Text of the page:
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Trevor Spelman

Dr. Kraemer
Philosophy Of Science
24 January 2016
Criticism of Popper
Todays reading deals yet again with the paradigm shifting work of the philosopher Sir
Karl Popper. Peter Godfrey Smith provides a general account of Poppers scientific philosophy
highlighting key aspects such as the falsifiability of claims and then continues to offer two
primary points of criticism. First, Smith calls into question whether or not falsifiability is truly an
effective way to distinguish scientific ideas from nonscientific ones. Second, Smith unhinges
Poppers process of confirmation, questioning whether Poppers attempt to describe rational
theory choice is successful.
Smith explains that the error in Poppers commitment to falsifiability stems from his
oversimplification of such a process. For Popper, theories form generalizations in which some
phenomena are precluded from occurring in concordance with this prediction. Smith explains
that this is not as simple as it sounds because in order to test a theory, one must rely on
observation, which in turn relies on sensory faculties, which cannot always be trusted. Thus,
instead of a process of hard, objective scientific acceptance or rejection of an idea, the validity of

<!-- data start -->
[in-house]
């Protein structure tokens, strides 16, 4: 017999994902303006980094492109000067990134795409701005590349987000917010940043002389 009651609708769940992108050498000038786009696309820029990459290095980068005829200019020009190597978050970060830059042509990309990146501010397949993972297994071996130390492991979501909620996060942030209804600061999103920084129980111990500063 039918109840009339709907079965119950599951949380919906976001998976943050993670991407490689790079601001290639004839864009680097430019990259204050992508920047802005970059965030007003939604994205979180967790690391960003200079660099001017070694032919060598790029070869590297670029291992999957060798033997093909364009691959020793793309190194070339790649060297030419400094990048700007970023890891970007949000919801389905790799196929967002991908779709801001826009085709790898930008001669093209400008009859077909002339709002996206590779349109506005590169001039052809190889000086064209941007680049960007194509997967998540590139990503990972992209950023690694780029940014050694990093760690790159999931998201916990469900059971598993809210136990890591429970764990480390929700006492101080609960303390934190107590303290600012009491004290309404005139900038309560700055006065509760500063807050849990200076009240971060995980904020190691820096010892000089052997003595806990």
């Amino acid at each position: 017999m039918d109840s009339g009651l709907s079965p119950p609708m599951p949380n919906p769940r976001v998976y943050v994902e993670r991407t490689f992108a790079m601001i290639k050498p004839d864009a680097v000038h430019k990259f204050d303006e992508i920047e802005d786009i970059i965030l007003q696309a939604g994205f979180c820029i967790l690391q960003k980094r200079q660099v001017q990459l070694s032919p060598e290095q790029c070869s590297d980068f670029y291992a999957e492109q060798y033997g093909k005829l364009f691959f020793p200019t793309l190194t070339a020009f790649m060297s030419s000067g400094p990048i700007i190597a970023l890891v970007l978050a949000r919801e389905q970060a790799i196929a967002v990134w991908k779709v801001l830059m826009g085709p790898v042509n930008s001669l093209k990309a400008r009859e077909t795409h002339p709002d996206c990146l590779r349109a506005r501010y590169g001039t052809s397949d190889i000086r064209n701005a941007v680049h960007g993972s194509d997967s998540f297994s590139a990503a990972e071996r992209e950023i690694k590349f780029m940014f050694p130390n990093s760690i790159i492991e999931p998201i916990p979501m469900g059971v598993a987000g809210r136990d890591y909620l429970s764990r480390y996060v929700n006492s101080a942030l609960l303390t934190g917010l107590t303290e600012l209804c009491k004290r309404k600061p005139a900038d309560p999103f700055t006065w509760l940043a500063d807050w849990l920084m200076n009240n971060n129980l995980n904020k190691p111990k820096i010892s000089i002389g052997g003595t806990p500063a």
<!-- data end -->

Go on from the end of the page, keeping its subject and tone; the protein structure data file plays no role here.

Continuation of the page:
such an idea is left to the decision made by the scientific community pertaining to whether the
methods of testing are deemed passable or untrustworthy.
Smith continues in his analysis to object to Poppers method of confirmation. Popper
believed that science should act in a manner of making claims, and trying to falsify them;
however, once a claim has been falsified, according to Popper, there is no reason that you should

have any more faith in said theorys predictive capacity than you did prior to testing. All that is
now known is that that specific testing procedure did not falsify the claim. Based upon this
aspect of Poppers theory, Smith challenges Poppers method of confirmation by assuming his
position and then questioning whether there is any legitimate reason to select a theory that has
worked before in the past versus a theory that has never been tested. To illustrate this confound
in Poppers thinking Smith draws upon the example of workers building a bridge. According to
Poppers philosophy, these workers should have no real inclination to utilize structural plans that
have been shown to work in the past versus a completely novel plan that has never been tested
because both plans have never been falsified. Although this poses a problem to Poppers analysis
of how exposure works, the basic idea is still valuable to the field of science.
While Smith does have his criticisms for Poppers scientific philosophy, he maintains that
Poppers general contributions to the field are invaluable. While Poppers original intentions
were to posit a system for distinguishing scientific theories from unscientific theories, in
actuality he established a system of handling ideas in ways that are either scientific or
unscientific. Poppers work catalyzed a paradigm shift in the way we think about science.
Although criticisms of his philosophy cannot be answered easily, his overall contributions have
critically enhanced sciences capacity for progress and discovery.